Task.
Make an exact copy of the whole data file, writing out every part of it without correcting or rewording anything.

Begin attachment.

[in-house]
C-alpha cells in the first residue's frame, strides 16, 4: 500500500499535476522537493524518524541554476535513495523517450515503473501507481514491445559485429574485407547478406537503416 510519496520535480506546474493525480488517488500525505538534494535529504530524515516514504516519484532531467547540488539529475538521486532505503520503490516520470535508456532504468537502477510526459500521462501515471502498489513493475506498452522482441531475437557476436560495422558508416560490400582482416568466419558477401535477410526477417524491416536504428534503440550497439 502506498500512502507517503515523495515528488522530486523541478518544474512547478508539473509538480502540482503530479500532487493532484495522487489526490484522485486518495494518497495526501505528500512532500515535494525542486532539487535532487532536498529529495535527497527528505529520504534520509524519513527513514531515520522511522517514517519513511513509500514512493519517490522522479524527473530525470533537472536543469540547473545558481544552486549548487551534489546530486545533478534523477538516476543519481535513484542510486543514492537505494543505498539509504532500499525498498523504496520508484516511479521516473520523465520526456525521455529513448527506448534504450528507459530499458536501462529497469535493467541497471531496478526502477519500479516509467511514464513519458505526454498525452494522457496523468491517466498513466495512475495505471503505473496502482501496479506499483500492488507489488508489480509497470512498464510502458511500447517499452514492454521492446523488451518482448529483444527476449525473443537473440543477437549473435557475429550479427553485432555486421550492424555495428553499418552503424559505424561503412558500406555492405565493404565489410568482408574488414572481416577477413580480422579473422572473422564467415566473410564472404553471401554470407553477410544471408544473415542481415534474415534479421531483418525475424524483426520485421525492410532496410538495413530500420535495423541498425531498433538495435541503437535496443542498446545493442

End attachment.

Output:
[in-house]
C-alpha cells in the first residue's frame, strides 16, 4: 500500500499535476522537493524518524541554476535513495523517450515503473501507481514491445559485429574485407547478406537503416 510519496520535480506546474493525480488517488500525505538534494535529504530524515516514504516519484532531467547540488539529475538521486532505503520503490516520470535508456532504468537502477510526459500521462501515471502498489513493475506498452522482441531475437557476436560495422558508416560490400582482416568466419558477401535477410526477417524491416536504428534503440550497439 502506498500512502507517503515523495515528488522530486523541478518544474512547478508539473509538480502540482503530479500532487493532484495522487489526490484522485486518495494518497495526501505528500512532500515535494525542486532539487535532487532536498529529495535527497527528505529520504534520509524519513527513514531515520522511522517514517519513511513509500514512493519517490522522479524527473530525470533537472536543469540547473545558481544552486549548487551534489546530486545533478534523477538516476543519481535513484542510486543514492537505494543505498539509504532500499525498498523504496520508484516511479521516473520523465520526456525521455529513448527506448534504450528507459530499458536501462529497469535493467541497471531496478526502477519500479516509467511514464513519458505526454498525452494522457496523468491517466498513466495512475495505471503505473496502482501496479506499483500492488507489488508489480509497470512498464510502458511500447517499452514492454521492446523488451518482448529483444527476449525473443537473440543477437549473435557475429550479427553485432555486421550492424555495428553499418552503424559505424561503412558500406555492405565493404565489410568482408574488414572481416577477413580480422579473422572473422564467415566473410564472404553471401554470407553477410544471408544473415542481415534474415534479421531483418525475424524483426520485421525492410532496410538495413530500420535495423541498425531498433538495435541503437535496443542498446545493442